Telemetry is the performance testing framework used by Chrome. It allows you to perform arbitrary actions on a set of web pages (or any android application!) and report metrics about it. The framework abstracts:

  • Launching a browser with arbitrary flags on any platform.
  • Opening a tab and navigating to the page under test.
  • Launching an Android application with intents through ADB.
  • Fetching data via the Inspector timeline and traces.
  • Using Web Page Replay to cache real-world websites so they don’t change when used in benchmarks.

How to run the unit tests

Run catapult/telemetry/bin/run_tests --help and see the usage info at the top.

Running tests on ChromeOS?

See this page.

Design Principles

  • Write one performance test that runs on major platforms - Windows, Mac, Linux, ChromeOS, and Android for both Chrome and ContentShell.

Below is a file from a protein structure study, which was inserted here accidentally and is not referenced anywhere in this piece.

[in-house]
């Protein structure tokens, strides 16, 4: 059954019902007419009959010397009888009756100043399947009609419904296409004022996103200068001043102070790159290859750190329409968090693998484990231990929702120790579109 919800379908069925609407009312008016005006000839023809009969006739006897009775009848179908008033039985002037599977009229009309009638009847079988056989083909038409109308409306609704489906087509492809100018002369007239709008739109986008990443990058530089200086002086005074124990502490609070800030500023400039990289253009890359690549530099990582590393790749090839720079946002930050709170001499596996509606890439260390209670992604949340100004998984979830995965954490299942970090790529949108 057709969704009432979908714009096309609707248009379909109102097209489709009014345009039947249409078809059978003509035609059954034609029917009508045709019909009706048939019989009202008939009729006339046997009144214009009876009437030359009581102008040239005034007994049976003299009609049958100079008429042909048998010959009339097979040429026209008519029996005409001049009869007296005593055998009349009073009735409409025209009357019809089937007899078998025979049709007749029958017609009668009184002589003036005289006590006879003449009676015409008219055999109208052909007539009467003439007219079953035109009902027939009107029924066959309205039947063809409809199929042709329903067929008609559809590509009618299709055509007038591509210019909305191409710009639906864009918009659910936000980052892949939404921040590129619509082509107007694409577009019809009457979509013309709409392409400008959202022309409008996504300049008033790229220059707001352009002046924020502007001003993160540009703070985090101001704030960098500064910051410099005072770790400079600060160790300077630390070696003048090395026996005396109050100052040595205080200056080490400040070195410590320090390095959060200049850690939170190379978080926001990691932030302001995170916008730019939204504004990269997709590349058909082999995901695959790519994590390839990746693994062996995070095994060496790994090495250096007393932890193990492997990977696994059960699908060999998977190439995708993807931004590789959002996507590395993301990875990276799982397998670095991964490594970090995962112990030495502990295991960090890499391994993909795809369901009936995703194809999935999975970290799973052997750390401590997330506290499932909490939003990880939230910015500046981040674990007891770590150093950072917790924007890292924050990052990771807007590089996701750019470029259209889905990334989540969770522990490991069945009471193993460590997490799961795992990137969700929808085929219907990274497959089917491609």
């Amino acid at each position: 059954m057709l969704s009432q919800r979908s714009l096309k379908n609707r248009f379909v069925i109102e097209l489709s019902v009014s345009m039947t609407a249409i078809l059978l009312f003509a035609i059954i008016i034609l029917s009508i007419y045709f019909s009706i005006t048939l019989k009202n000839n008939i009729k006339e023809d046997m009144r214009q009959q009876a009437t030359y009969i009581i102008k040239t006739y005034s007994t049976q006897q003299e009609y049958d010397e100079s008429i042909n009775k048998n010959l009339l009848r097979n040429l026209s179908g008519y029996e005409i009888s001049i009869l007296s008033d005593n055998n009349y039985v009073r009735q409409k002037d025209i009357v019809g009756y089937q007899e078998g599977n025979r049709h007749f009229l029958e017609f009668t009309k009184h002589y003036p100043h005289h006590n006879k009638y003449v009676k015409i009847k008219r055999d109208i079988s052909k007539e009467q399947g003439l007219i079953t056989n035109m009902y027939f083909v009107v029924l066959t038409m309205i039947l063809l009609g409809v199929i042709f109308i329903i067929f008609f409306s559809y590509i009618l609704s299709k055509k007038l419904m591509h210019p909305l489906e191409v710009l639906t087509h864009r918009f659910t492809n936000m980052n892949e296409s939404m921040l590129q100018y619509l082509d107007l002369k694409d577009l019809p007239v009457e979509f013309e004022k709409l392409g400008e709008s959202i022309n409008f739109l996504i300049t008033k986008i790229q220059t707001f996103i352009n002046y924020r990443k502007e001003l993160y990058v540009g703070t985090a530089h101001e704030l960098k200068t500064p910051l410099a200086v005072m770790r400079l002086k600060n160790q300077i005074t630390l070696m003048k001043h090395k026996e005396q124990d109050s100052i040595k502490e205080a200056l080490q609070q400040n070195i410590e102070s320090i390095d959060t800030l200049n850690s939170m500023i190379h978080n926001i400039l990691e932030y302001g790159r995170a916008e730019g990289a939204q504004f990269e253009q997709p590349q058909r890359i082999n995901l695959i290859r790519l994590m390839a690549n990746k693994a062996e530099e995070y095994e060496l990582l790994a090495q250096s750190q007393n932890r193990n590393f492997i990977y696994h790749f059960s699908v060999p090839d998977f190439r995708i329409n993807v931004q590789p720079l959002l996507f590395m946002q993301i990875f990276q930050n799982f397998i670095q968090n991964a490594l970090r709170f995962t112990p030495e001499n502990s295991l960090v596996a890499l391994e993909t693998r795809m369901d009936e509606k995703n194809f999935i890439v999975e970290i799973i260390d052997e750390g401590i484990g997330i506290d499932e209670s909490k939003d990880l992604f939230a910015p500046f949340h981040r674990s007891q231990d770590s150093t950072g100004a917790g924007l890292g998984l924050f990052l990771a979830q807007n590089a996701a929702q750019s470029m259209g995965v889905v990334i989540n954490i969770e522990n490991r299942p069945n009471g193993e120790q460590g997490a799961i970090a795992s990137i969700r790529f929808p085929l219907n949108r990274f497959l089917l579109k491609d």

• Run on browser binaries, without a full Chromium checkout, and without having to build the browser yourself.
  • Use Web Page Replay to get repeatable test results.
  • Clean architecture for writing benchmarks that keeps measurements and use cases separate.

Telemetry is designed for measuring performance rather than checking correctness. If you want to check for correctness, browser tests are your friend.

If you are a Chromium developer looking to add a new Telemetry benchmark to src/tools/perf/, please make sure to read our Benchmark Policy first.

Code Concepts